On the cover page of Carbon

Our work on the “Bio-chemically selective interaction of hydrogenated and oxidized ultra-small nanodiamonds with proteins and cells” has been recently published in Carbon [Machova et al., Carbon 162 (2020) 650-661, doi:10.1016/j.carbon.2020.02.061] and selected for the journal front cover page (pdf).  Ultra-small nanoparticles of a size smaller than or comparable to cell membrane pores (1-5 nm) have significant potential in biomedicine. In our study, we performed a systematic in vitro investigation of fundamental bio-chemical interactions of such ultra-small hydrogenated and oxidized detonation nanodiamonds (DNDs) with biomolecules and human cells. We applied mass spectrometry methods (LC-MS/MS) for the qualitative and quantitative analysis of the protein corona as a function of the surface chemistry and size of DNDs. We observed that protein interactions with DNDs are more related to their surface chemistry (H/O-termination) rather than size. Bioinformatics characterization of the identified proteins pointed to the strong influence of electrostatic interaction between proteins and DNDs depending on their surface termination. Such specific interaction lead to formation of different protein corona on hydrogenated or oxidized 2 nm DNDs, which influenced also their interaction with cells including different level of cytotoxicity. The work has been done jointly by the teams from Charles University in Prague, Czech Academy of Sciences and Czech Technical University in Prague.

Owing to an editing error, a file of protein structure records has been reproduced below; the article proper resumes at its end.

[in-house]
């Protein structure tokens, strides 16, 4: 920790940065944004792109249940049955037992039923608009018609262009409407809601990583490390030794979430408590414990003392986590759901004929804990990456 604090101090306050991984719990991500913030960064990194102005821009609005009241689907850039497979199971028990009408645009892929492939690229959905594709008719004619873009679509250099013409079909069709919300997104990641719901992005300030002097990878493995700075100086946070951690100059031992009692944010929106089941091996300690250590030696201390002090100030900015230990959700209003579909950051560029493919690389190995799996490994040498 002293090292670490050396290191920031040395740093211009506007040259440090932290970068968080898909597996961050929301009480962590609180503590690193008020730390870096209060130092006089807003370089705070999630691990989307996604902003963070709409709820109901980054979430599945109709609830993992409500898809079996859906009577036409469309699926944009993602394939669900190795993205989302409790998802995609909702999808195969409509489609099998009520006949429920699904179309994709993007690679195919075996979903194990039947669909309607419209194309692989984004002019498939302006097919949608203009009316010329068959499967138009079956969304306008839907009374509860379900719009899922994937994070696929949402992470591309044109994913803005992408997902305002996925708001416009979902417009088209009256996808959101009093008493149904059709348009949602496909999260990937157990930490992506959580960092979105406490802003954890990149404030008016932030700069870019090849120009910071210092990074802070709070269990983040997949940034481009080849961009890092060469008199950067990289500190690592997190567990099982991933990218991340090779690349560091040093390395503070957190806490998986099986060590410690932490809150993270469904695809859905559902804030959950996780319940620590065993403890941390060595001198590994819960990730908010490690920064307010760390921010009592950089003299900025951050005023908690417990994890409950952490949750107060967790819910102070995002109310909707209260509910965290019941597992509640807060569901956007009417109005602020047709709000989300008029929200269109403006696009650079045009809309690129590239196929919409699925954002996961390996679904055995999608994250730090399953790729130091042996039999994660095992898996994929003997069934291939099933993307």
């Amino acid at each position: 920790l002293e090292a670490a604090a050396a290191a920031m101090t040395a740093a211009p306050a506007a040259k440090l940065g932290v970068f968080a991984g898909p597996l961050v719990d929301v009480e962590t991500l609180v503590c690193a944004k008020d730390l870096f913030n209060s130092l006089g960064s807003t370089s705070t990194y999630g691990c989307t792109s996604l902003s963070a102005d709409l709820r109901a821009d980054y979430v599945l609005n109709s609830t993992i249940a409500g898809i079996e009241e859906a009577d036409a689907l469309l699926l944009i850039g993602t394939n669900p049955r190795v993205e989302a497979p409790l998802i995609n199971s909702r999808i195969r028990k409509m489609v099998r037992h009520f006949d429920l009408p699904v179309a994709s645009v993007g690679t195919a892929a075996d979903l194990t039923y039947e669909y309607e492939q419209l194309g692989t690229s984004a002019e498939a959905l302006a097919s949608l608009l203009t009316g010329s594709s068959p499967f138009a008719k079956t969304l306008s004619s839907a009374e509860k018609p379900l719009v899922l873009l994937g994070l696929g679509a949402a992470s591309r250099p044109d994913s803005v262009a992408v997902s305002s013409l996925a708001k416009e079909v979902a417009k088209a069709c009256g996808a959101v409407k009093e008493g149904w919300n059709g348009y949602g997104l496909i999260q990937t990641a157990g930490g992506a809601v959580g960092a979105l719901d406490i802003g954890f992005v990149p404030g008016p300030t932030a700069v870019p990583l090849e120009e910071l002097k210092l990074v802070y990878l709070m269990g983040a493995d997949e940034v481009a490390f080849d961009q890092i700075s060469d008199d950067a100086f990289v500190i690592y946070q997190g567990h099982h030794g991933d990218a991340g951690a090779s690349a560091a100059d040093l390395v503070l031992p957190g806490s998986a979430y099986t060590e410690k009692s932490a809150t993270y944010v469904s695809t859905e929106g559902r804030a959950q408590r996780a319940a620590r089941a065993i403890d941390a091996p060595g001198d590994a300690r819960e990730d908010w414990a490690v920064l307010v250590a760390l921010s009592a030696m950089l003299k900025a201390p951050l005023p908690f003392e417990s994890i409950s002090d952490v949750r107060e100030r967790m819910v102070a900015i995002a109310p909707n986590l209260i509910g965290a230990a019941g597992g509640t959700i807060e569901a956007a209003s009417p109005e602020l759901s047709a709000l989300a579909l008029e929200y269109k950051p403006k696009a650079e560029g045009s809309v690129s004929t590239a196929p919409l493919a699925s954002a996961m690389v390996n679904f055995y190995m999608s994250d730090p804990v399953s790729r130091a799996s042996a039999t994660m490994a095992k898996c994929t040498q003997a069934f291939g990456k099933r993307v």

The cover art shows schematically how ultra-small (2 nm) nanodiamonds control formation of protein corona. The nanodiamonds are shown as nanocrystals with carbon atom lattice having hydrogenated surfaces (blue) or oxidized surfaces (red). Actual chemical groups are not shown on the surface for simplicity. Each type of nanodiamonds interacts preferentially with different types of proteins thus forming a specific corona, which is depicted by different protein structure and coloring. Structures of proteins in blue are shown in specific interaction with hydrogenated nanodiamonds, structures of proteins in red are shown in specific interaction with oxidized nanodiamonds.